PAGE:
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The Learning Conference 2003

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Presentation Details


Teaching Japanese through the Medium of Literature – Drama, Poetry and Short Stories

Yasuko Claremont.

Achieving literacy in any language, particularly one that is foreign, goes well beyond mere knowledge of the language itself. Language skills and culture studies cannot be separated, especially for senior students at tertiary level where language learning skills are expected to go beyond simple interactive communication to culture studies. A knowledge of national culture and traditions strengthens the understanding of learners, leaving them with lifelong impressions. This humanistic and traditional approach works well, as my students' course evaluations show.

Language teachers often confront the gap that exists between the students' literacy and language skills. Their literacy level may be higher than their language skills or vice versa. The introduction of literature into class learning can provide one answer for this issue. Depending on their language level and maturity, students can explore to different degrees the meanings implicit in literary works. The language and the subject matter to be found in literature far exceeds conversation drills, strengthening and deepening each student's grasp of the language. As well, ambiguities that are often present in literature can be good discussion points in class.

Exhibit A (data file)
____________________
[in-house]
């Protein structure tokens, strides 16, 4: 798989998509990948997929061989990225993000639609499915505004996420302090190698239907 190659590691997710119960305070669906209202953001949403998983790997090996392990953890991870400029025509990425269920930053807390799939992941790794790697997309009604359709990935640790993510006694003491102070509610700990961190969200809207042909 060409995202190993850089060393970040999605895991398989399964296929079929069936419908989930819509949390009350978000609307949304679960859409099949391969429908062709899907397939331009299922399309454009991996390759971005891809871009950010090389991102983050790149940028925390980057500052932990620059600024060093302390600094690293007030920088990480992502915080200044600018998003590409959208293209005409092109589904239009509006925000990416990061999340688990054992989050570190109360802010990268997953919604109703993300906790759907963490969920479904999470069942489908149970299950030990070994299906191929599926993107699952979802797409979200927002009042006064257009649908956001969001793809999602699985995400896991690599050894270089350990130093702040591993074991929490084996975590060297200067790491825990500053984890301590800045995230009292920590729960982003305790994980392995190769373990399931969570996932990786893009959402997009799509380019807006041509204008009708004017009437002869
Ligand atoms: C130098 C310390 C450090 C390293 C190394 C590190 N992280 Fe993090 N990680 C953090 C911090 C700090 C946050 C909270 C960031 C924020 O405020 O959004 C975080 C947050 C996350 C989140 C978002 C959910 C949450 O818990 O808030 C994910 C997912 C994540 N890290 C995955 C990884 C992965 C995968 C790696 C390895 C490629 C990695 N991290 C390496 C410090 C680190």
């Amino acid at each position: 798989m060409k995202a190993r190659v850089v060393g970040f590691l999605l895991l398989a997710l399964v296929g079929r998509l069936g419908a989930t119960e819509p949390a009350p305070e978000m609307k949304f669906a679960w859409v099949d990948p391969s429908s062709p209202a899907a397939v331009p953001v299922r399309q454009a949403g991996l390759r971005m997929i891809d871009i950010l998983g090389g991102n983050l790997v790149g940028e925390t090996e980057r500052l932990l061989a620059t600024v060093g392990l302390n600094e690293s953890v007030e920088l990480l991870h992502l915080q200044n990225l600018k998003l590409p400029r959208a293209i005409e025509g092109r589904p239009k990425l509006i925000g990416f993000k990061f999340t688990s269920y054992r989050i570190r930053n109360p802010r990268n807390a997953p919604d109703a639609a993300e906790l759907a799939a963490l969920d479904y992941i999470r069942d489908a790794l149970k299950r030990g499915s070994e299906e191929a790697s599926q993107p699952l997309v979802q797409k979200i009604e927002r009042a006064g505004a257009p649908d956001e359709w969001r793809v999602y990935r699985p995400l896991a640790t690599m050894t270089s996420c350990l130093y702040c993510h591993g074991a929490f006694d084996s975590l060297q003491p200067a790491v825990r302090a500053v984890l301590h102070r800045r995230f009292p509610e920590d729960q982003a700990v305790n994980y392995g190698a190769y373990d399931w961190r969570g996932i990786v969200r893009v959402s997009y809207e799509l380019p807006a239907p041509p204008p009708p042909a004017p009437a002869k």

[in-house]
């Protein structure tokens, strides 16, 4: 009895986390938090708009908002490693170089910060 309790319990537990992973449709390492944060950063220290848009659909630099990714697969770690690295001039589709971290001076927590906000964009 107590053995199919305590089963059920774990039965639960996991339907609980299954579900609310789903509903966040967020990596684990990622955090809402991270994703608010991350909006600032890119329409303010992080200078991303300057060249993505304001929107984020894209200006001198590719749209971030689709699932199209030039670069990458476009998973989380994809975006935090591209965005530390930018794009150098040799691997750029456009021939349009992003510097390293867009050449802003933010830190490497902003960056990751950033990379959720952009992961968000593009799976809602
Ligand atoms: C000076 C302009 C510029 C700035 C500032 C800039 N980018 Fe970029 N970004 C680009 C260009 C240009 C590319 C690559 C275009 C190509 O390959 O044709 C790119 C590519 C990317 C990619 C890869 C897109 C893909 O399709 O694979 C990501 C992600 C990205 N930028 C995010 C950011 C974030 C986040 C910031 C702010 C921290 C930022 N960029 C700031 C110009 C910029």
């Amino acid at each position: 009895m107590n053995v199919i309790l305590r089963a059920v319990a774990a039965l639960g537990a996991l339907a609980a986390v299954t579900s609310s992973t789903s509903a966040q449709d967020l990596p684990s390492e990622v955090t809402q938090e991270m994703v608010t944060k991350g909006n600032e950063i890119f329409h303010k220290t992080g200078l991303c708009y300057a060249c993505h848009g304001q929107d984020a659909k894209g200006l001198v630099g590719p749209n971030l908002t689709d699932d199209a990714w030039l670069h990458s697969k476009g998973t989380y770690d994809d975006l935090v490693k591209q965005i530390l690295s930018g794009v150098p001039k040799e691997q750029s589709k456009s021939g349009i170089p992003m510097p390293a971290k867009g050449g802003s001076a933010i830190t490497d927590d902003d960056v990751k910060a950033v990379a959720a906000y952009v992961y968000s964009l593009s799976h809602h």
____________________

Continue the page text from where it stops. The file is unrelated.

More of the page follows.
Based on their reading comprehension of the text and subsequent research of the field, students present their findings in class. Presentations of this kind promote independent thinking and sound research. Japanese poetry – 'haiku', 'tanka' and prose poems – is short enough for study. Exact language knowledge is required, while individual appreciations will often vary. Participation in drama is an intense form of learning, as students perform a short play in Japanese on stage. They learn not only natural expressions and intonations but also unspoken implications that lie between the lines.

My paper explores the importance of using literary texts in language teaching


Yasuko Claremont  (Australia)
Department of Japanese and Korean Studies
The University of Sydney

Yasuko Claremont is a lecturer in Japanese at the School of European, Asian and Middle Eastern Languages and Studies at the University of Sydney. Her publications include Twentieth Century Australian Poetry (Tamagawa University Press, 1985), Gen’ei: Selected Poems of Nishiwaki Junzaburô (University of Sydney, East Asian Series No. 4, 1991) and Dying in a Japanese Hospital (The Japan Times, 1996). Her most recent publication is ‘Traces of Bakhtin in the Fiction of Ôe Kenzaburô, in Journal of the Oriental Society of Australia, Vol. 34, 2002, pp. 46-64.

  • Language teaching
  • Literature studies
  • Dramatic performances

(30 min Conference Paper, English)